In 1965 I had the opportunity to transfer to Bridgend as Senior Wireless Technician, which was to follow and fill the vacancy of Bert Green, who had been promoted to Chief Wireless Technician.  Wilf Bridger had just left Bridgend and the other SWT being Jim Johnson.   The RWE was Joe Chamberlain.

The Bridgend Depot was housed in the old Fire Station of the armaments factory in the grounds of Glamorgan Constabulary at Waterton Cross.

In 1966 we were heavily involved with the communications following the Aberfan Disaster at Merthyr Tydfil.   We were accommodated in a terraced house in Moy Street for several weeks as well as Eglwysilian and East Glamorgan Hospital.

The reorganisation of County boundaries throughout Wales brought a heavy demand on the workforce with the formation of remote maintenance units and the employment of Wireless Mechanics and Aerial Riggers, e.g. Dyfed Powys Police covered two thirds of Wales with thirteen hilltop sites and three VHF channels, all controlled from Carmarthen.

When Glamorgan Police moved to a new control room it had to be all personally hand built using the Albert Sipson Radio Operator and Incident Officer 2A Key and Lamp Units and an abundance of ancillary equipement.

Bridgend and the sub-depot at Colwyn Bay also had many weeks of high security involvement during the education of Prince Charles at Aberystwyth and eventually his Investiture at Caernarvon in 1969.

In Aberystwyth we were accommodated in almost derelict buildings within the traffic yard compound.  All the hotel accommodation in Aberystwyth had been taken by security staff and Police officers.  It was also necessary for a select few of us to have driving instructions and tests in order that we could drive the Police Mobile Column 4x4 Vehicles to and from Aberystwyth.

During the Investiture we set up and lived for twenty four hours in a mobile hilltop site in an area of bad radio communications at Cross Foxes. This had temporary radio links across the water to the Lleyn Peninsula.

As a depot we were involved with Swansea University during trials for CFAM working using F300 transmitters.  Wyn Crompton was in charge and we set up a control station on the A48 lay-by at Pyle.  The remote stations used were at St.Hilary, Eglwysilian and Swansea University.

In 1972 Bert Green was promoted in situ from CWT to RWE to replace the retiring Joe Chamberlain.  I was fortunate to be promoted to fill the CWT vacancy.  Ralph Oglesby had filled the vacancy for a short period of time, but withdrew from the opportunity and returned to his old station.  We had several CWT’s at Bridgend during the 1980’s Pete Pinel, Laurie Elliott, Bryn Oliver, Gordon Wyatt and Dave Rees. Peter and Bryn later got promotion to RWE (RTE).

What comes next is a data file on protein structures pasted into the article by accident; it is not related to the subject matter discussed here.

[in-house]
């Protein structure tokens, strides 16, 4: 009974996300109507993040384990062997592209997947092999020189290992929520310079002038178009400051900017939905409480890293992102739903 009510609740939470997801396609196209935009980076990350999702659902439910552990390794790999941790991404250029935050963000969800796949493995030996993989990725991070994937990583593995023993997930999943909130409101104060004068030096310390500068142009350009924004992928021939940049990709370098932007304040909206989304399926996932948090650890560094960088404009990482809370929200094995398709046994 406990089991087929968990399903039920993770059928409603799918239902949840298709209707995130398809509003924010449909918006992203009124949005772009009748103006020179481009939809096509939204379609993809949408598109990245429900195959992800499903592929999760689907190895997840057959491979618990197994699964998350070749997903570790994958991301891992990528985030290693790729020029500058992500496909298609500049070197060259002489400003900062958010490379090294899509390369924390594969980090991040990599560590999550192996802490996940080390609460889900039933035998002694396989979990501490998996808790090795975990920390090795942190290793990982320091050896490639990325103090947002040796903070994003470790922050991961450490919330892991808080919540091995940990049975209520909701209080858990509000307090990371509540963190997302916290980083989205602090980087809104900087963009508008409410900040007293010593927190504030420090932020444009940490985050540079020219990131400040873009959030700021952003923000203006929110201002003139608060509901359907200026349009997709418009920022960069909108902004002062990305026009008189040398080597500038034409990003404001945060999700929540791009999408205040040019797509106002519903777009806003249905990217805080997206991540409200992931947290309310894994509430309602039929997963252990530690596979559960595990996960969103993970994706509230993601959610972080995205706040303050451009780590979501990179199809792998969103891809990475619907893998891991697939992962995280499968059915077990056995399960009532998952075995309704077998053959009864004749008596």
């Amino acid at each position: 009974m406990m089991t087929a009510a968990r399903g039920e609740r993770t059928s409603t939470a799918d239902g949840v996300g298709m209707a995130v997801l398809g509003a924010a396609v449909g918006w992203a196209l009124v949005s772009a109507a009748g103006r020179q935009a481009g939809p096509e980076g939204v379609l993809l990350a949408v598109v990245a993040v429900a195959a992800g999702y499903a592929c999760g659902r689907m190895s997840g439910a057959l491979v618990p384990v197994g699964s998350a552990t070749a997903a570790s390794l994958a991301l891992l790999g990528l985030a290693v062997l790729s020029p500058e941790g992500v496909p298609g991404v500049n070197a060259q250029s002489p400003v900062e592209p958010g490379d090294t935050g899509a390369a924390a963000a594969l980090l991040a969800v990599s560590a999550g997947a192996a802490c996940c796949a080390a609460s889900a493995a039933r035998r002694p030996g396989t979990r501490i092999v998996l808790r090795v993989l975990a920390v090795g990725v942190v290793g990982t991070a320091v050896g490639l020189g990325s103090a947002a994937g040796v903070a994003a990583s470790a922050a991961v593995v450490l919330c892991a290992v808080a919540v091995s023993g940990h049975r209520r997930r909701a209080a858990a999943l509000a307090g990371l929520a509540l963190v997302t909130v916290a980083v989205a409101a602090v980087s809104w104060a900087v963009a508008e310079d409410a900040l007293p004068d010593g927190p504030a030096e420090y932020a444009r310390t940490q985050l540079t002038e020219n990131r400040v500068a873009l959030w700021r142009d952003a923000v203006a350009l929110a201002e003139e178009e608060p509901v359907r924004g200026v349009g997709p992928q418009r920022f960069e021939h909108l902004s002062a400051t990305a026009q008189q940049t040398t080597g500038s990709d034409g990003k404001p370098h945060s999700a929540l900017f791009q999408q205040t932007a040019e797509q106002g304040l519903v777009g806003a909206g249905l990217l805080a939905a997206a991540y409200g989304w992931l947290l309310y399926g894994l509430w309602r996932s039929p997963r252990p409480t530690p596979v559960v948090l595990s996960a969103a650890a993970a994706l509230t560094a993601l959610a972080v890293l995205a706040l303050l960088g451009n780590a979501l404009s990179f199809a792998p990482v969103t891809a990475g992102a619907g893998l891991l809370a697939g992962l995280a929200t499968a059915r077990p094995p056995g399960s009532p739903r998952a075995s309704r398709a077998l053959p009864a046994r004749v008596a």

1977 when Bert Green retired as RWE, I was again fortunate to be promoted to fill this vacancy.  At about this time we were also heavily involved in moving the depot some three miles to ex-REME workshops at Litchard Cross, Bridgend.   Although this was a difficult time with endless meetings with PSA and other contractors, it was a good exercise which gave us purpose-built facilities and an independence we had not previously enjoyed.  This location has now been developed as a housing estate following major evacuation of radio-active sub-soil.

Unfortunately during early 1990 it was necessary to commence the closure arrangements of the Bridgend Depot, since the majority of our customers had decided to make alternative maintenance arrangements.  This was a very emotional and stressful time for all members of staff, who were being asked to retire gracefully but continue to provide a service until the last day.  I must place on record that the co-operation and understanding of the staff at this time, although difficult to understand and accept, the objective was achieved well within the timescale allocated to it.   We all enjoyed a couple of months of “gardening leave”.

Having come to Wales some forty two years ago, I have no regrets and have made many good friends and long-standing relationships. 

The greatest surprise of all was following my early retirement in 1990, I was awarded an MBE in the New Year’s Honours List of 1990 for services to the Home Office.  I attended Buckingham Palace with my wife and mother.   I would like to think it was awarded for all the achievements of the Welsh regional staff, who proudly provided an excellent service to all its user services right up to the last day.


Although I have enjoyed good health most of my life in March 2006 I needed quadruple heart bi-pass surgery and August 2007 needed two major operations, one for an aneurysm, which was more severe than first thought, and the second operation the day after for removal of part of the colon.   Although it is only seven weeks ago, I appear to have made a remarkable recovery and I expect to be fully fit by Christmas 2007.

Roy Hodgkinson MBE
1st October 2007

Acknowledgement: Roy Hodgkinson

page updated: 22/07/19